Scottish secretary continues to back Boris Johnson as PM

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alister jack and boris jonsonImage source, Getty Images
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Mr Jack has served as Mr Johnson's Scottish secretary since 2019

The Scottish secretary has pledged his support for Boris Johnson as the PM fights for survival amid a growing revolt over his leadership.

Alister Jack gave his full backing to Mr Johnson, saying the government had a job to do and was getting on with it.

But another Scottish Tory MP, David Duguid, has quit his post and said the PM's position is now "untenable".

Chancellor Rishi Sunak and Health Secretary Sajid Javid both quit their roles in the Cabinet on Tuesday.

The BBC understands that a group of ministers is preparing to tell Mr Johnson that he must go. They include Nadhim Zahawi, who only accepted the role of chancellor on Tuesday, as well as Northern Ireland Secretary Brandon Lewis and Welsh Secretary Simon Hart.

Michael Gove, the levelling up secretary, has also told Mr Johnson to step down.

Mr Johnson has been hit by a wave of resignations and many backbenchers who had previously been loyal to the prime minister have withdrawn their support.

David Duguid, who had previously backed the PM in a confidence vote, has quit as a fisheries and trade envoy.

He said: "I believe the prime minister's position is now untenable."

Ruth Edwards has resigned from her post as parliamentary private secretary to the Scotland Office. She is MP for Rushcliffe in Nottinghamshire.

The prime minister has so far made it clear he does not intend to leave Number 10, and has appointed Nadhim Zahawi as his new chancellor and Steve Barclay as health secretary.

Media caption,

Watch: 'Enough is enough,' says Sajid Javid in his resignation speech

Mr Johnson told the Commons that he won a "colossal" majority at the last general election and intended to keep going.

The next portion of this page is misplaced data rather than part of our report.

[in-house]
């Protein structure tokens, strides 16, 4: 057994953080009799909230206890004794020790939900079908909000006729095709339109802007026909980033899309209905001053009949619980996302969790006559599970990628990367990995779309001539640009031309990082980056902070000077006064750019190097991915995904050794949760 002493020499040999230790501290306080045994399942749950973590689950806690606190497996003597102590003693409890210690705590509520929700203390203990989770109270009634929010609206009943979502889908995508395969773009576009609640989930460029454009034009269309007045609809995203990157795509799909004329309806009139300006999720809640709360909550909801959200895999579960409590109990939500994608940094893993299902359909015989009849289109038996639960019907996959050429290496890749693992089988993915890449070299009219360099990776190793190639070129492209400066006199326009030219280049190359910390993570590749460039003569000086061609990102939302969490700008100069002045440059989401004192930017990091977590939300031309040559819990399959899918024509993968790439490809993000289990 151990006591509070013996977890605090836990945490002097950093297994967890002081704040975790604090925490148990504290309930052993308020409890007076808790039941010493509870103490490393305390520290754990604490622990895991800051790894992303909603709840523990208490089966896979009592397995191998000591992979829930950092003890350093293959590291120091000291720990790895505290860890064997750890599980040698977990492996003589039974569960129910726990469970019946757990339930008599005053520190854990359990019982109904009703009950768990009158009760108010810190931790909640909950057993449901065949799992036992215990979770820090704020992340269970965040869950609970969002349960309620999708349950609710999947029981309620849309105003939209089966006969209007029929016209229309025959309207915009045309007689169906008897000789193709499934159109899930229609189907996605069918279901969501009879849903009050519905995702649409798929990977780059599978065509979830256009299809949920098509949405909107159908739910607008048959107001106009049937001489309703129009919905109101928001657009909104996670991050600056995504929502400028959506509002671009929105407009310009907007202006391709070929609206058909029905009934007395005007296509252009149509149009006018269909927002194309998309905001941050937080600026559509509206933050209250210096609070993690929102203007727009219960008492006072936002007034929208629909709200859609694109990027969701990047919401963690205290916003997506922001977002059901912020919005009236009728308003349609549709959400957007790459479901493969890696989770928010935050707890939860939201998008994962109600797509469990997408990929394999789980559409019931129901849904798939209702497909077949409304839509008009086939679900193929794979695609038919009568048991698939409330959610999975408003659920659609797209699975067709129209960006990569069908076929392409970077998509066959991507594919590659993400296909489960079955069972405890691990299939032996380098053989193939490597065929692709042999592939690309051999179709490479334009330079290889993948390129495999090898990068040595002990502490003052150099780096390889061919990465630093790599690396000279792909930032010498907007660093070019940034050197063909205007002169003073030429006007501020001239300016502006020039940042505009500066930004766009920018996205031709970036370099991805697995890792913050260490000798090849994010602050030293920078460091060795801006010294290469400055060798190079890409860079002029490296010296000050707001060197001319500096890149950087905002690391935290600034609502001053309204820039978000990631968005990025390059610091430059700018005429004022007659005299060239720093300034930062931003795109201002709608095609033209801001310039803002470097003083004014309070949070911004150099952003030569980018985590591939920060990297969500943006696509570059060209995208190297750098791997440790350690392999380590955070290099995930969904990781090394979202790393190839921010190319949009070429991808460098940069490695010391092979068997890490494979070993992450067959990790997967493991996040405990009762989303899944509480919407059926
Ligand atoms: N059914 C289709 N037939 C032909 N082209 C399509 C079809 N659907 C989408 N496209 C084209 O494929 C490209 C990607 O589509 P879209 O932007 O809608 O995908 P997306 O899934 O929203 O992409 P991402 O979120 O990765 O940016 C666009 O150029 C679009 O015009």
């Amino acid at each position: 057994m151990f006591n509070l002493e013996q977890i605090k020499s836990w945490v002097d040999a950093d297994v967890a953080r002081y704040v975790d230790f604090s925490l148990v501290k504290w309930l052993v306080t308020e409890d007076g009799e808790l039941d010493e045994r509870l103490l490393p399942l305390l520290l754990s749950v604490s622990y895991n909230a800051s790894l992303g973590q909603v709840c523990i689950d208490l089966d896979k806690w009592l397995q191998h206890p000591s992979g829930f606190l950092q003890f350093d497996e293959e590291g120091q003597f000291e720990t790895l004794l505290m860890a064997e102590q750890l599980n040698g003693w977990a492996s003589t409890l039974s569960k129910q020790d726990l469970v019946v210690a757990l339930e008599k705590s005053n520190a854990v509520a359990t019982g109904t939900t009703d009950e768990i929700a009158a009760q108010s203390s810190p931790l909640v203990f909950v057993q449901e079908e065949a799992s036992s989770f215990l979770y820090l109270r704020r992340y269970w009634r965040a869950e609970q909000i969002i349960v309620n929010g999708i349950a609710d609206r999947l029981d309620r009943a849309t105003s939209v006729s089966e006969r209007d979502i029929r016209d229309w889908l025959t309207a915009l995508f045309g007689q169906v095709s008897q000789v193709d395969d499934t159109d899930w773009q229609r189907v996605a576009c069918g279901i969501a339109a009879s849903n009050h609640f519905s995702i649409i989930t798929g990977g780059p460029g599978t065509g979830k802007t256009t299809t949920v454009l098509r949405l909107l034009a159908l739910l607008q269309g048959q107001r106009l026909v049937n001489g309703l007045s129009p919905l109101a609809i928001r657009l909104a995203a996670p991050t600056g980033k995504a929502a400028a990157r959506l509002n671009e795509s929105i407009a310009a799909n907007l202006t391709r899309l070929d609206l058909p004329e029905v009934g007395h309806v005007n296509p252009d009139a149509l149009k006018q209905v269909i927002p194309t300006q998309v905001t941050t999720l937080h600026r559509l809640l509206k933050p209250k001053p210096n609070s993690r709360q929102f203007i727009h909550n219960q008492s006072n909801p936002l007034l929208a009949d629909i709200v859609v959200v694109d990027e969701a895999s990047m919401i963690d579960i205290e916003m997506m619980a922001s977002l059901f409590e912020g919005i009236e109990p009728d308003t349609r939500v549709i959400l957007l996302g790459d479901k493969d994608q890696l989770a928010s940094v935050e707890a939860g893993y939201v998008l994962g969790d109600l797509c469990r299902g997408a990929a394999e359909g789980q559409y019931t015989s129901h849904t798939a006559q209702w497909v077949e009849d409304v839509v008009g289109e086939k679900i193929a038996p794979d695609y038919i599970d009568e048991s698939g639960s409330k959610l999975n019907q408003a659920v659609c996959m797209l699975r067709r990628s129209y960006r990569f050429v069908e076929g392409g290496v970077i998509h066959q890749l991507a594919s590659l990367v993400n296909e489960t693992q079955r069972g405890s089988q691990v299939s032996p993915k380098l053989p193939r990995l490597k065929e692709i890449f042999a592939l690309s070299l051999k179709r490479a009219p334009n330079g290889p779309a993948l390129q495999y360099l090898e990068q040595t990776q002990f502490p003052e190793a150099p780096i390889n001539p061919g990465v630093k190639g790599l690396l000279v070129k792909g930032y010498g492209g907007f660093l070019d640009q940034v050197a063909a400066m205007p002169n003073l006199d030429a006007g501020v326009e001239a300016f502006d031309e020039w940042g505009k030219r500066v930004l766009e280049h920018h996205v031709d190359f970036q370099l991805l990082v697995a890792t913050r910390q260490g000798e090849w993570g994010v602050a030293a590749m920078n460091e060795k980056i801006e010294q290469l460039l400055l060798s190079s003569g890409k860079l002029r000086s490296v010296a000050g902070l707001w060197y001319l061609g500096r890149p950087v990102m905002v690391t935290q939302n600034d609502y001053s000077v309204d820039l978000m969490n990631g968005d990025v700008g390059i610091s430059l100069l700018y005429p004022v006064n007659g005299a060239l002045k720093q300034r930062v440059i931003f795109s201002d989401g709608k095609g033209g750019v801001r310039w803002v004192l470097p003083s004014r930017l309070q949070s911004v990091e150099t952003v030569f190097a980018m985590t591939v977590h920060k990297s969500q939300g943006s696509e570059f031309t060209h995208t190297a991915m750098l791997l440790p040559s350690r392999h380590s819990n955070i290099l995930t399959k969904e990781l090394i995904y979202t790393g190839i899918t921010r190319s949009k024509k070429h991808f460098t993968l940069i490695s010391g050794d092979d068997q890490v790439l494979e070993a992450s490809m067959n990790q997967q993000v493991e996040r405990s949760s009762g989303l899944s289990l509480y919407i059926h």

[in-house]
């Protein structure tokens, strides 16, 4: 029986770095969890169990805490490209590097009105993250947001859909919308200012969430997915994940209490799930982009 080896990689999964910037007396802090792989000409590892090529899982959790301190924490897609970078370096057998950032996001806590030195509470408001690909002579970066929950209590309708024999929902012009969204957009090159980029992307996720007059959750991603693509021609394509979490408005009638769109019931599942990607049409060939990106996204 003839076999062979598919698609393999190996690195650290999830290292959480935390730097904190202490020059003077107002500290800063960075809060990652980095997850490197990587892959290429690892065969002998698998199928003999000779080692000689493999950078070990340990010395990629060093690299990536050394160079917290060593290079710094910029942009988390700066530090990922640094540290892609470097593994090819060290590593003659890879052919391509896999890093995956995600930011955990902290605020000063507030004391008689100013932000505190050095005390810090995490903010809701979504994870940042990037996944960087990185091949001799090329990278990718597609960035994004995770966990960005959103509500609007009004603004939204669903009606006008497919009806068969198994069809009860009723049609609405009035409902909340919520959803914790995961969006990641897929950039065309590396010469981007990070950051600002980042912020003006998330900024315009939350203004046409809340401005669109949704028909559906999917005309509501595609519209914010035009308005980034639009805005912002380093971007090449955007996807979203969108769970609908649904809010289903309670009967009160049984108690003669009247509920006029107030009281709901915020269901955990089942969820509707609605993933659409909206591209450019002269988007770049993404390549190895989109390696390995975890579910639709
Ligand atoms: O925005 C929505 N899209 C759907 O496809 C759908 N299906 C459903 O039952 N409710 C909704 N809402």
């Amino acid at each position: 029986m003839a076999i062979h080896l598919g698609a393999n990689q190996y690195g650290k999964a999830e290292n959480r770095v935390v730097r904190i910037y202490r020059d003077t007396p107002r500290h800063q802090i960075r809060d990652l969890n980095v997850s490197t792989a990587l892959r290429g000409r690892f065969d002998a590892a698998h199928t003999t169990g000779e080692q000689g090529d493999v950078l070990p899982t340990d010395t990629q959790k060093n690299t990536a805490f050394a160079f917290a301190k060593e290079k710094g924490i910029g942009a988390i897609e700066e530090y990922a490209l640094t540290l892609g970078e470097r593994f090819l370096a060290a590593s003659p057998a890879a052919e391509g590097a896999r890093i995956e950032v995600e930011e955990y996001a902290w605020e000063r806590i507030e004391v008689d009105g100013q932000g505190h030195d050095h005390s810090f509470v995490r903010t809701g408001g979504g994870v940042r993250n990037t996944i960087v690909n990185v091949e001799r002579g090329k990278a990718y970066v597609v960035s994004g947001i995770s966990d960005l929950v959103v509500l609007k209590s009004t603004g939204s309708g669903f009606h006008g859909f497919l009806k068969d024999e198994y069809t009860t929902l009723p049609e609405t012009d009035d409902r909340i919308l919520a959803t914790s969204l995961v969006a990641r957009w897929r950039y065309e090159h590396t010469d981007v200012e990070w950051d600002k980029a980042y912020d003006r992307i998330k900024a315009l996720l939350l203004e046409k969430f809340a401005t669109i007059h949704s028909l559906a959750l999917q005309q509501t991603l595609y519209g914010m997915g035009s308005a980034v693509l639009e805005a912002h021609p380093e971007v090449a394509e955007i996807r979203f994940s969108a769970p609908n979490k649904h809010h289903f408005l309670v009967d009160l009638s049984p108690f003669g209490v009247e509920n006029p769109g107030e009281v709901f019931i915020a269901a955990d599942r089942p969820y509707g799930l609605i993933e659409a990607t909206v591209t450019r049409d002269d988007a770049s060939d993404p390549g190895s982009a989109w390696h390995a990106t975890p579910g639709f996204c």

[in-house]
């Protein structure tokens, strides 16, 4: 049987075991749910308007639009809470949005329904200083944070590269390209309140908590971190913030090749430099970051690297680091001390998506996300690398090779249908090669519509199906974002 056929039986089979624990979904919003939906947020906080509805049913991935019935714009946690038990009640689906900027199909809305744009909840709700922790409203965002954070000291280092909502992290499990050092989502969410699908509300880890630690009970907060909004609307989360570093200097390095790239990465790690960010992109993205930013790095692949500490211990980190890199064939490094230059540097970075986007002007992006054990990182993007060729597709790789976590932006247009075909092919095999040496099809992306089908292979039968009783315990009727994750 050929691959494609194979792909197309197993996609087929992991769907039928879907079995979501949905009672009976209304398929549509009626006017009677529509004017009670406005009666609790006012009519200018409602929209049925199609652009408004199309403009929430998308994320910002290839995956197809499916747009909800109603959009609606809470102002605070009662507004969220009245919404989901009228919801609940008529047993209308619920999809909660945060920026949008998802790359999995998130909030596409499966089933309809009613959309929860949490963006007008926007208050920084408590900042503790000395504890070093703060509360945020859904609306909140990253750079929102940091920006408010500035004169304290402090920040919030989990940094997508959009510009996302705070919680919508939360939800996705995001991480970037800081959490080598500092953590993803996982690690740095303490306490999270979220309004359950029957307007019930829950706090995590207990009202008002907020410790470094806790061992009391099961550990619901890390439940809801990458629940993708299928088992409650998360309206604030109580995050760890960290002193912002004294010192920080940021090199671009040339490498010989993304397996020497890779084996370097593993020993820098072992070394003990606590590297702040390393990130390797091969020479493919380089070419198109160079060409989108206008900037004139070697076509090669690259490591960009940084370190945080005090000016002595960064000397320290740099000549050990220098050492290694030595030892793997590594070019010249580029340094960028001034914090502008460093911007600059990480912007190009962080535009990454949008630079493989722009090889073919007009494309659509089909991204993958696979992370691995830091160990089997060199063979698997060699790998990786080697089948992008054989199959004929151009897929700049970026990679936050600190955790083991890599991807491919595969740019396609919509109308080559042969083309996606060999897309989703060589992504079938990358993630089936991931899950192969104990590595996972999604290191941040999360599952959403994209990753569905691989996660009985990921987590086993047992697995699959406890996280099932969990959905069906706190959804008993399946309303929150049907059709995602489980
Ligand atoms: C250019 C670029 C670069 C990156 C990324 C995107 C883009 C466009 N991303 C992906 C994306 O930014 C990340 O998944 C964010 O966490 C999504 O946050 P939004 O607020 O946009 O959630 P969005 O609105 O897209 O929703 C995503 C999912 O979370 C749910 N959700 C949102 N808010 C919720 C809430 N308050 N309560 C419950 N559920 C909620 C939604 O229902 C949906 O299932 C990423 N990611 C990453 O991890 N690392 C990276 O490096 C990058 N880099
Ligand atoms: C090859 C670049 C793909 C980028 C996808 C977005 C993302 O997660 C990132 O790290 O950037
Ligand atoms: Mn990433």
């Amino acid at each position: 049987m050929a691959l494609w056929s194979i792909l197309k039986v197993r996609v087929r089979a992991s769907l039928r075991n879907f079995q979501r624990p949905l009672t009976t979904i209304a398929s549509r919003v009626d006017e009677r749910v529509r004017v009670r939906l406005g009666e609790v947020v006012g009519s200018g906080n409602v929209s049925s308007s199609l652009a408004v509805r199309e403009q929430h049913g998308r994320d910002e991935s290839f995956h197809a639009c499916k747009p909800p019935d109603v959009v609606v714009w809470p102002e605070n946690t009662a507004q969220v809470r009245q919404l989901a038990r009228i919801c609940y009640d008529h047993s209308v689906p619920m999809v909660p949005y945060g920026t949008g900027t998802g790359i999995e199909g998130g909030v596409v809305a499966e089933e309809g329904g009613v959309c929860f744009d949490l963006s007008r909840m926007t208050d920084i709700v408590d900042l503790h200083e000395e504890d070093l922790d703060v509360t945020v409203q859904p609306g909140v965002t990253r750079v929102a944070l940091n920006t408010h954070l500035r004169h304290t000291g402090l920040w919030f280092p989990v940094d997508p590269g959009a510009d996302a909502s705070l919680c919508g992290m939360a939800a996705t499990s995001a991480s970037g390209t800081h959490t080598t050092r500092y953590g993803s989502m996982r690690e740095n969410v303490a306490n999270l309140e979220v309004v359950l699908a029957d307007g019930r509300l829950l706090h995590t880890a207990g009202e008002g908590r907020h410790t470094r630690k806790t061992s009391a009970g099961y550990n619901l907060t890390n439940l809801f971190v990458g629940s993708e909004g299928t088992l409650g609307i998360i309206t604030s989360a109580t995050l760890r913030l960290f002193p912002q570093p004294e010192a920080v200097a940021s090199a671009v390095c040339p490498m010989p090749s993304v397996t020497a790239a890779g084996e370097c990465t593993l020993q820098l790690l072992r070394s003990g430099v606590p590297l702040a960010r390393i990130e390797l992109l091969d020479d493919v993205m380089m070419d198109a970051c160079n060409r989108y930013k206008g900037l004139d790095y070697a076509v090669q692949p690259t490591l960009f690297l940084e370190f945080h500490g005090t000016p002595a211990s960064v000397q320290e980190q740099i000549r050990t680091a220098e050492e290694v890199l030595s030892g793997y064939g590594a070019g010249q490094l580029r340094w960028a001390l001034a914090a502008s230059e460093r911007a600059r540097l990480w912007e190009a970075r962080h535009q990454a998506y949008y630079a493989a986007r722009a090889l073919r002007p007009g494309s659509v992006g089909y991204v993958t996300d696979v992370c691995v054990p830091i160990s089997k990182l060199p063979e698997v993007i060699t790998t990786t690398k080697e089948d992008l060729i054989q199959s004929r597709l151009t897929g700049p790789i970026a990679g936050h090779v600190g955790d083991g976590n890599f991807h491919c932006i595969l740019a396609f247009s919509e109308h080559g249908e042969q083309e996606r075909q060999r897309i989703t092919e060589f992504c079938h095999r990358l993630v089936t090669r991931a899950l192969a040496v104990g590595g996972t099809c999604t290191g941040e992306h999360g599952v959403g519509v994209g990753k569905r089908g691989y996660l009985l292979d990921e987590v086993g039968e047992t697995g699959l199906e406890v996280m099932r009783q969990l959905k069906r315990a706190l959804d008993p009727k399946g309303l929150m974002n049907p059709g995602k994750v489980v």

The majority of Mr Johnson's cabinet have rallied round him - including Mr Jack, Dominic Raab, Ben Wallace, Liz Truss, Nadine Dorries and Jacob Rees-Mogg.

In a statement released on Tuesday evening, Mr Jack said: "I fully support the prime minister".

The Dumfries and Galloway MP added: "I am sorry to see good colleagues resign, but we have a big job of work to do, and that's what we're getting on with".

Mr Jack sat close to Mr Johnson on the front bench during Prime Minister's Questions on Wednesday afternoon.

How could Boris Johnson go?

  • If bosses change the one-year rule on leadership challenges, rebel Tory MPs could try again to oust him later this summer, or in the autumn
  • If Mr Johnson lost a vote of no confidence in Parliament, he would have to resign or call an election
  • Otherwise, he would have to resign himself - possibly in the face of cabinet pressure, like Margaret Thatcher - or after a fresh wave of ministerial resignations

His position continues to leave him in the opposite camp to Scottish Conservative leader Douglas Ross and the vast majority of the party's Scottish MPs and MSPs.

Mr Ross said his views had not changed since he voted against the prime minister in a confidence vote of Tory MPs in the House of Commons last month, which Mr Johnson won by 211 to148.

He told BBC Scotland that there was now "overwhelming" opposition to Mr Johnson among Conservative MPs and that more resignations were coming.